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Interview of Marti Floriach Pigem

Marti Floriach Pigem


Spain, 27 years old
Position: Full Stack Developer
Company: 株式会社ISAO
(Joined: 2018-04 through introduction of Jellyfish)
Programming skills:Python (Django Framework), Ruby (Ruby on rails), Java (Play2 Framework), HTML, CSS, JavaScript, AngularJS and ReactJS

A New IT graduate, did an internship in university and developed various projects as an assistant to professor. Studied Japanese on his own during university and passed N2 level immediately after graduation. Came to Japan 2 years ago and developed projects from Netherlands as a freelancer whilst studying at a Japanese language school.

Experience:
Education:
Japanese Language School (2016-10~2018-04)
Master’s degree in Applied Telecommunications and Engineering Management (2015-08~2016-7)
Educational Institution: Polytechnic University of Catalonia
Bachelor’s degree in Telecommunication Systems Engineering (2010-08~2015-3)
Educational Institution: Polytechnic University of Catalonia

Work experience:
Python Freelancing Engineer (2017-01〜2017-11)

①What interested you most before you came to Japan? Is there anything you are not used to in Japan? Anything different from your own country? What do you like in Japan?

When I was in high school, I travelled around Japan with my parents for one month. We went to Osaka, Tokyo and lots of other places in Japan. That’s when I became interested in Japan because I liked the atmosphere here. The following year when I entered university, I had IT as my major and I began learning Japanese by myself. I passed the Japanese N2 level immediately after graduating from university. The reason why I decided to come to Japan was that my girlfriend was Japanese and she was in Japan at that time. This September, I will have been in Japan for two years. If there’s anything I’m still not used to in Japan, I’d say people. Because for most people in Japan, what they think and say is totally different. That’s something I’m not used to, because I’m the kind of person who says things directly. Also, it’s harder to make friends with Japanese people. For example, in Japan, when they meet someone for the first time and talk, the next day when they see each other they will just simply make a short greeting. But in Spain, if you talk with someone for the first time, the next day you can still have a good conversation with him/her. We become friends easily in Europe. What I like most about Japan is its food, especially yakiniku (grilled meat), which is really expensive.

②How did you find jobs? How many jobs did you apply for? Anything interesting in those interviews?

When I was in a Japanese language school, there were several job events on campus. I went to a few and got advice from people there. I applied for nine companies then and got replies from two. There was one embarrassing thing that happened during those interviews. You know that there are telephones in front of offices and you have to use the telephone to let people know that you’ve arrived, which is totally different from Spain. We don’t have those telephones, but there are usually people one has to talk to at the reception. Therefore, the first time when I went to an interview, I just waited there until someone came and asked me why I was waiting. It was a little embarrassing.

③ Why did you decide to use Jellyfish? How was Jellyfish?

When I was looking for a job, I received a scout mail from Ema (Jellyfish Consultant). She sent me the message in English, which was different from other Japanese companies. It’s easier to understand English because Japanese scout mails usually use honorific words. When I first met Ema, I thought that she was very bright and interesting, which is totally different from other consultants in Japan. Other consultants I’ve met before were too serious. But Ema was weird, funny, very interesting so I wanted to use the service. Also, for consultants, if they successfully introduce me to companies, they will receive benefits. We all know about it, but some consultants were too direct and treated me like something without feelings. Ema was very kind and I was happy to talk with her.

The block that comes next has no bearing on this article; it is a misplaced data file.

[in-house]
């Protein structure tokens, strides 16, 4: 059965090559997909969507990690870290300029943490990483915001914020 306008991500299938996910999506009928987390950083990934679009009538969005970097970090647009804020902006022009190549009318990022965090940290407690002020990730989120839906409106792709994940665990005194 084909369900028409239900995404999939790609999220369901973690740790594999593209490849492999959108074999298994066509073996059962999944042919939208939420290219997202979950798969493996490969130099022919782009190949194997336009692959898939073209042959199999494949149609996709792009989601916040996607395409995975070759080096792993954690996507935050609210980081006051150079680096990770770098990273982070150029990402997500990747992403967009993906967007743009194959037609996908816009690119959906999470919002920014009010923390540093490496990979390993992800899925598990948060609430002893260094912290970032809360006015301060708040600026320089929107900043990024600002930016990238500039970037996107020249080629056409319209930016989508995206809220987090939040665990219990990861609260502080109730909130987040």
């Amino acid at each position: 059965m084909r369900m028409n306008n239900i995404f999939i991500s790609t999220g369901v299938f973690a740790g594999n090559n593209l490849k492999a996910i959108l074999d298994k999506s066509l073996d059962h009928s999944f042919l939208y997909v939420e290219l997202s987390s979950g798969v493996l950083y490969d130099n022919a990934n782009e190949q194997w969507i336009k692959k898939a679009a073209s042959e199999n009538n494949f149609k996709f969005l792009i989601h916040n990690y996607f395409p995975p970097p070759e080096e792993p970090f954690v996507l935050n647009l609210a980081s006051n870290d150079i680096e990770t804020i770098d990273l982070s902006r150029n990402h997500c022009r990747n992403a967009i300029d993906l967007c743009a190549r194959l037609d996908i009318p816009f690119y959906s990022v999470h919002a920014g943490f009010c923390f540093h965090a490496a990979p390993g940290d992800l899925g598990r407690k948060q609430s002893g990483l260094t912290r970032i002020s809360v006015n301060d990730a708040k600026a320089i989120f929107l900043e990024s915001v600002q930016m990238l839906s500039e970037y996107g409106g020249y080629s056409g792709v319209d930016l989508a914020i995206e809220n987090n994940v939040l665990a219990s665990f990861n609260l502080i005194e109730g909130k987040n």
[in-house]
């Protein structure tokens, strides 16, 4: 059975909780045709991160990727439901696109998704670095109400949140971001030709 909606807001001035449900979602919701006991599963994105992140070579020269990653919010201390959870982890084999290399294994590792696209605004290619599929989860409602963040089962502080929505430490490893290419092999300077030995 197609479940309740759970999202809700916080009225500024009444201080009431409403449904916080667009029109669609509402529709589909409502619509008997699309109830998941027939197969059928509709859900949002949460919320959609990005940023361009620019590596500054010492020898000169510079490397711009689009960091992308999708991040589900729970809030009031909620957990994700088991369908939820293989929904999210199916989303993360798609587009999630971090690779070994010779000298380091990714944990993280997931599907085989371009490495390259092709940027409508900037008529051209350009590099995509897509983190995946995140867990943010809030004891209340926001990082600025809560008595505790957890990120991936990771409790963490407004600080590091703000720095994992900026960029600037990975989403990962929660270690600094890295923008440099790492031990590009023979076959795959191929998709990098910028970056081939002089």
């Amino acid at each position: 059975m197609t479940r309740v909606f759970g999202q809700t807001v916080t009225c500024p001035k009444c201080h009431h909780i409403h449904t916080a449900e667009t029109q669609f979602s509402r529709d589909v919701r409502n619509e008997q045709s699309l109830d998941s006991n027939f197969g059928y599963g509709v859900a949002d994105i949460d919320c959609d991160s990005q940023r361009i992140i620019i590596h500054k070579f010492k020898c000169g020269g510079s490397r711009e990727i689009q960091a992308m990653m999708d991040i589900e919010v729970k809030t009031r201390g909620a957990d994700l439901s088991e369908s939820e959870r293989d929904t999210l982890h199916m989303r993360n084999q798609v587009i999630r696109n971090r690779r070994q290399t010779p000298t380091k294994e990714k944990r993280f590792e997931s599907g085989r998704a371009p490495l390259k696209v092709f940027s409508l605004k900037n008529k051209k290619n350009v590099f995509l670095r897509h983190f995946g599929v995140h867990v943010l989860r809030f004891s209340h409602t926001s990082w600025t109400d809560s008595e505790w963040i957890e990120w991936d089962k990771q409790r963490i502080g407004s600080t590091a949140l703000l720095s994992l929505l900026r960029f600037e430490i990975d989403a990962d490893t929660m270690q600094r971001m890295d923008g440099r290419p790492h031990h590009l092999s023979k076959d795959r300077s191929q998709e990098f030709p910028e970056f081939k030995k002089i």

④Why did you decide to join this company? What do you do right now? Is there any inconvenience because of Japanese language? What do you want to do in the future?

The reason why I decided to join was that projects seemed really interesting and the atmosphere seemed really good. When I was at the first interview, it was not like a interview, but more like a conversation between friends. It was really interesting. I’m working as a full stack developer right now and I use different programming languages, such as python, ruby, php, html, JavaScript etc. The new language I learned after I joined the company is PHP. What’s really interesting about this job is that I can think of ideas on my own and decide how to develop each project. There are various projects in the company and when I receive a project, I can also decide to either take it or not. We also have free one-to-one English courses, which we can do ourselves. I’m taking the class right now because I want to improve my English. As for Japanese language, they usually use honorific words and some specific words which can only be understood after you have worked there for a few years. This is something difficult, as this is often not taught in schools. Sometimes when I receive mails from customers, there are some kanji (Chinese characters used in Japanese) which I can’t read so I have to ask people around. There are some business manners in mail which are also difficult for me . I usually don’t know when to close a conversation as they use lots of different forms of “よろしくお願いします”(looking forward to something, thank you in advance, best regards etc.). I hope to accumulate my experience as an engineer and also improve my English in the long run.

Interview Date:2018.6.22